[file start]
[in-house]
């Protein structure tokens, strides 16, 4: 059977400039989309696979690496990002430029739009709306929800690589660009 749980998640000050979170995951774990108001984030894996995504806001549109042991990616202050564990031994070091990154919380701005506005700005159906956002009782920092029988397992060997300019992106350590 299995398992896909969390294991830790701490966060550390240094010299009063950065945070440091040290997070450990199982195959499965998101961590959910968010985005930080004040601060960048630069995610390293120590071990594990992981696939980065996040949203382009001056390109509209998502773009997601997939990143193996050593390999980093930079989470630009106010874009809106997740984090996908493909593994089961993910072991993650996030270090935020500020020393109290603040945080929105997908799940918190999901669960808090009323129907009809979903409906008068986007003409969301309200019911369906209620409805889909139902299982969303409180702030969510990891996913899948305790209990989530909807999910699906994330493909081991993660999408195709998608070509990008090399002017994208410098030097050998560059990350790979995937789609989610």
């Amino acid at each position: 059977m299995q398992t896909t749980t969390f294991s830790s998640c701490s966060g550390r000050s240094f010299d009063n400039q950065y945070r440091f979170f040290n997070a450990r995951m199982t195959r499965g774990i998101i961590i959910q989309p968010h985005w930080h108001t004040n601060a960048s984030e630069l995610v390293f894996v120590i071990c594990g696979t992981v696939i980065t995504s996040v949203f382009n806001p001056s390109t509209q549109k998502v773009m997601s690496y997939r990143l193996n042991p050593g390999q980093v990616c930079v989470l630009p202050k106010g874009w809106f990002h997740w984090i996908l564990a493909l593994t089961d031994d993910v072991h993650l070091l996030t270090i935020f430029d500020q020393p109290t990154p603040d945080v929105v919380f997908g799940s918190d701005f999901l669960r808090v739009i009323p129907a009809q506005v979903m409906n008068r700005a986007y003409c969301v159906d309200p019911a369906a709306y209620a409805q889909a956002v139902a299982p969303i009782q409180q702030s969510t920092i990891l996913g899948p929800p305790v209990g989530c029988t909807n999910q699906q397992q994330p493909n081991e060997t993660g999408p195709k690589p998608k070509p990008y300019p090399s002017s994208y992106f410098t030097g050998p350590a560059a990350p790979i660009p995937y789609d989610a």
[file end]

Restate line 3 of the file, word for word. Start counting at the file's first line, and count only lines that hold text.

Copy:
């Amino acid at each position: 059977m299995q398992t896909t749980t969390f294991s830790s998640c701490s966060g550390r000050s240094f010299d009063n400039q950065y945070r440091f979170f040290n997070a450990r995951m199982t195959r499965g774990i998101i961590i959910q989309p968010h985005w930080h108001t004040n601060a960048s984030e630069l995610v390293f894996v120590i071990c594990g696979t992981v696939i980065t995504s996040v949203f382009n806001p001056s390109t509209q549109k998502v773009m997601s690496y997939r990143l193996n042991p050593g390999q980093v990616c930079v989470l630009p202050k106010g874009w809106f990002h997740w984090i996908l564990a493909l593994t089961d031994d993910v072991h993650l070091l996030t270090i935020f430029d500020q020393p109290t990154p603040d945080v929105v919380f997908g799940s918190d701005f999901l669960r808090v739009i009323p129907a009809q506005v979903m409906n008068r700005a986007y003409c969301v159906d309200p019911a369906a709306y209620a409805q889909a956002v139902a299982p969303i009782q409180q702030s969510t920092i990891l996913g899948p929800p305790v209990g989530c029988t909807n999910q699906q397992q994330p493909n081991e060997t993660g999408p195709k690589p998608k070509p990008y300019p090399s002017s994208y992106f410098t030097g050998p350590a560059a990350p790979i660009p995937y789609d989610a």